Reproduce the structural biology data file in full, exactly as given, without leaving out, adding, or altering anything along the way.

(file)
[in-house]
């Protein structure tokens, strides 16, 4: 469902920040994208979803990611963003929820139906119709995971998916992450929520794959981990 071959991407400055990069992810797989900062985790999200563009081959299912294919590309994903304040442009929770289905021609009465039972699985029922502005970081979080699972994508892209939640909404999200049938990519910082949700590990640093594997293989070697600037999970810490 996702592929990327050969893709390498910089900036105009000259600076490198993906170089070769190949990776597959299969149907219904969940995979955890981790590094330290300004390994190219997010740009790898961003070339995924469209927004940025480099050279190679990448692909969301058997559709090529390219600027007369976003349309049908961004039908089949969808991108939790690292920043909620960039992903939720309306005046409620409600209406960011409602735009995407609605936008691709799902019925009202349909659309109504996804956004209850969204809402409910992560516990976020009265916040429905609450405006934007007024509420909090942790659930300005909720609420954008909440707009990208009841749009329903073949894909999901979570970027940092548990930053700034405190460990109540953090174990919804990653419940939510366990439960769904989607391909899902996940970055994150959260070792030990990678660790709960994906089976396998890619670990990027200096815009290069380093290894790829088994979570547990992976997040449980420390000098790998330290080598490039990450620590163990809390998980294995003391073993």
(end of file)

[in-house]
């Protein structure tokens, strides 16, 4: 469902920040994208979803990611963003929820139906119709995971998916992450929520794959981990 071959991407400055990069992810797989900062985790999200563009081959299912294919590309994903304040442009929770289905021609009465039972699985029922502005970081979080699972994508892209939640909404999200049938990519910082949700590990640093594997293989070697600037999970810490 996702592929990327050969893709390498910089900036105009000259600076490198993906170089070769190949990776597959299969149907219904969940995979955890981790590094330290300004390994190219997010740009790898961003070339995924469209927004940025480099050279190679990448692909969301058997559709090529390219600027007369976003349309049908961004039908089949969808991108939790690292920043909620960039992903939720309306005046409620409600209406960011409602735009995407609605936008691709799902019925009202349909659309109504996804956004209850969204809402409910992560516990976020009265916040429905609450405006934007007024509420909090942790659930300005909720609420954008909440707009990208009841749009329903073949894909999901979570970027940092548990930053700034405190460990109540953090174990919804990653419940939510366990439960769904989607391909899902996940970055994150959260070792030990990678660790709960994906089976396998890619670990990027200096815009290069380093290894790829088994979570547990992976997040449980420390000098790998330290080598490039990450620590163990809390998980294995003391073993």